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Brighton Earthship

June ’16


Earthships go back to green building experiments in the US in the 1970s. There are four principles involved:

  • that they can be built with fairly unskilled labour
  • that they are low energy
  • they can utilise waste materials in their construction
  • they can be off-grid (or autonomous in Brit-speak)
Earthship Brighton

Brighton Earthship

The Brighton Earthship has not actually been used as a house; rather a community facility, but it has been quite well monitored for internal temperature and humidity.

Problems with the Earthship concept

The history of earthships is important to understand because it explains a lot about why they are less relevant in the UK than in areas like New Mexico where they originated.

Three factors differ very considerably

  • building land is much more expensive in the UK
  • the climate is very different
  • being off-grid is much less common here

Taking these in turn, they combine to make earthships almost an irrelevance in the UK

The price of land

Because we live in a fairly densely populated country along with the fact that we adhere to a (fairly) strict green belt and National Parks policy it means that building land usually constitutes a large part of the price of building a house. Along with this, council planning departments put strict limits on the dimensions of a house, how many stories there may be, how much land must be devoted to car parking etc.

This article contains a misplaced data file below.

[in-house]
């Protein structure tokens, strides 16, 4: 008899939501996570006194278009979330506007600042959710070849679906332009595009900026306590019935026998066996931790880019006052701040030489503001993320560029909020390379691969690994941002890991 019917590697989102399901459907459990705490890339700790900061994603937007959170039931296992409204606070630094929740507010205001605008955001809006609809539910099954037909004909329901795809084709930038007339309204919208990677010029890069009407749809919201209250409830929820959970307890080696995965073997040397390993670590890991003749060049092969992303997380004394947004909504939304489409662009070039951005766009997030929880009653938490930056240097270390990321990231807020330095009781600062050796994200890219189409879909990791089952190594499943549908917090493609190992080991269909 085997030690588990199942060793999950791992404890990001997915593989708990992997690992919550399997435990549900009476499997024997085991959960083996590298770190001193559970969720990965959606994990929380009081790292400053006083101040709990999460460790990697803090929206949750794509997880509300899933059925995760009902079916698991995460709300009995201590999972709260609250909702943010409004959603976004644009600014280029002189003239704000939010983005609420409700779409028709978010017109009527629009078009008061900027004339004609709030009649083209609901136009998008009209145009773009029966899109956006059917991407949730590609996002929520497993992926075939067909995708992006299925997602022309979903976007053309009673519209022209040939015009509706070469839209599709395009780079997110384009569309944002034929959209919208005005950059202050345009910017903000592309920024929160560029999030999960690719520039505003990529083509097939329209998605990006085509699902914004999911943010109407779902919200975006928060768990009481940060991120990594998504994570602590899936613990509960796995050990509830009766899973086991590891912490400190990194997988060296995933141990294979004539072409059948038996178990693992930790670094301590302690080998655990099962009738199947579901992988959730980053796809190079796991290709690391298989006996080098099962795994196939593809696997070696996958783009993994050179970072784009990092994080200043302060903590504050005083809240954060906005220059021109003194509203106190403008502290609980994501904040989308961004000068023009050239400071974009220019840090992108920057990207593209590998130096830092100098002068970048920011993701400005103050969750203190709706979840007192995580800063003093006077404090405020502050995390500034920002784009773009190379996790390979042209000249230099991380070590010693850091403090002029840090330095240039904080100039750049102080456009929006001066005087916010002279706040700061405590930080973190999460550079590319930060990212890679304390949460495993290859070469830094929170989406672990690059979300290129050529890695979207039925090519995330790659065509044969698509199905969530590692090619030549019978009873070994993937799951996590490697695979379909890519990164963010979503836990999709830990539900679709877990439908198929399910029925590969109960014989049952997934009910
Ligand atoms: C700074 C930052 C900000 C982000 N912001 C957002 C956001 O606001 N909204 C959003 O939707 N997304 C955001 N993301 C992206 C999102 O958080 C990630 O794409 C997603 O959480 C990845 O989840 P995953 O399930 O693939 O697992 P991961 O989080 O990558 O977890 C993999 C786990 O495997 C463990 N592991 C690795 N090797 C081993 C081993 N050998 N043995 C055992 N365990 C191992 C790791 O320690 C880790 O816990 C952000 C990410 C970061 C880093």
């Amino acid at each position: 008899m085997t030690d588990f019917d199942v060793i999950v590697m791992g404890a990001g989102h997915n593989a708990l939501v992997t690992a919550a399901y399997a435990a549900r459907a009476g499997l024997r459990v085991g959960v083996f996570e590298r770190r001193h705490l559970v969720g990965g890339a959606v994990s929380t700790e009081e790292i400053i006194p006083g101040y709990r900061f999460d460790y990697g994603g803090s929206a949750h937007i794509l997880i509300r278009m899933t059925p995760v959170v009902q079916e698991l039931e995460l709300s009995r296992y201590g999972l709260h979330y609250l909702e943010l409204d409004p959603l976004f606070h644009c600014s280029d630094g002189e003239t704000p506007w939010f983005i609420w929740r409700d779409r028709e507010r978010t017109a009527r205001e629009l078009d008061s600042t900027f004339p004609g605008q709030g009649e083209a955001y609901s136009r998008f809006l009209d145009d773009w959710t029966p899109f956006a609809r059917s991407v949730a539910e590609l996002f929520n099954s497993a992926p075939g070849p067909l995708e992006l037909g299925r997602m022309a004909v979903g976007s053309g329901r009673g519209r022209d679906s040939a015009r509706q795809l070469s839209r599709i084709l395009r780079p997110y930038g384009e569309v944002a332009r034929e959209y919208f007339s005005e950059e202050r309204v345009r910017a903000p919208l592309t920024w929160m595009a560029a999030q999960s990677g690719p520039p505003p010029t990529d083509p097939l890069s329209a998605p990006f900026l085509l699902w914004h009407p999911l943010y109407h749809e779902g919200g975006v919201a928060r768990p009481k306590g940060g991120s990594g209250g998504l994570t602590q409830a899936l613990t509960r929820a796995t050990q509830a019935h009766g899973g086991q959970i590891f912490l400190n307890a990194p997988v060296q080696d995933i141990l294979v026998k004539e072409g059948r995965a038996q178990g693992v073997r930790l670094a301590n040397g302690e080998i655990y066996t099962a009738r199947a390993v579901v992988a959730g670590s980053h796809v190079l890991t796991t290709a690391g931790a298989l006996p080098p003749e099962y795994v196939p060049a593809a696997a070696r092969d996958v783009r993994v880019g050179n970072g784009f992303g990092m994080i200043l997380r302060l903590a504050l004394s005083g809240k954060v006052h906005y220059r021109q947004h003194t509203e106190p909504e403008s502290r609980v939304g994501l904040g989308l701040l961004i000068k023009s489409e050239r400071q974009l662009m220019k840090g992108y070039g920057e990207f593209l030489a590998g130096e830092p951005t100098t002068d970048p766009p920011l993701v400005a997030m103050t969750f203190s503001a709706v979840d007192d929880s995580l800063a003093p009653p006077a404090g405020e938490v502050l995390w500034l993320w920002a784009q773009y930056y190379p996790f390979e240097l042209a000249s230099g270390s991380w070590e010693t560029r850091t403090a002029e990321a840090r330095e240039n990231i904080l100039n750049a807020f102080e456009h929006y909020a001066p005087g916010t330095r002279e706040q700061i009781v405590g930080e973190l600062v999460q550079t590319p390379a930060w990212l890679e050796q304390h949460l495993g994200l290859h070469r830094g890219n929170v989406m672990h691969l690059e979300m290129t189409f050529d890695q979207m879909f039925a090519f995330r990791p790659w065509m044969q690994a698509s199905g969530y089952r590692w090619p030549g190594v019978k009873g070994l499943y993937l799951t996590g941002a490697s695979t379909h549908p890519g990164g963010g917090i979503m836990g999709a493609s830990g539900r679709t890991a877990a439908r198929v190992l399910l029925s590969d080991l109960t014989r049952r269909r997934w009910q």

Consequently every square metre of space that can be used for living in matters. The idea of having large areas of thermal mass or conservatories or restricting the hight to a single storey is often not feasible. Earthships are basically single storey, use up much space for thermal mass (in the north facing wall) and involve a lot of waste space in the form of poorly insulating tyre filled walls and often a conservatory with a trombe wall. This conservatory tends to become too hot to use in summer.

Earthship interior

interior view with the conservatory on the left

The UK climate

Earthships depend on thermal mass to save on (mostly solar) energy. The idea is that you have a huge bank of earth on the north side of the house. When sunlight enters from the south facing windows on the south side, the heat finds its way to this bank of earth, heats it up and is stored there until needed.

Now where this principle works best is in a desert climate where it is hot during the day and cold at night. The thermal mass stores all the excess heat during the day (keeping the space cooler) and then lets it out at night (warming the space up). It acts like a flywheel, levelling out the peaks and troughs. All well and good in a climate like New Mexico. But what happens if you have a six week cold spell? Or a long hot spell? In a cold spell the thermal mass gives up most of its heat in a few days and then you have to put the heating on. Conversely in a long hot period the thermal mass gets warmed up in a few days and cannot then absorb any more heat.

A long cold January, February and March is going to need a hell of a large thermal mass to get you through. That is not to say it can’t be done. see Inter seasonal heat storage.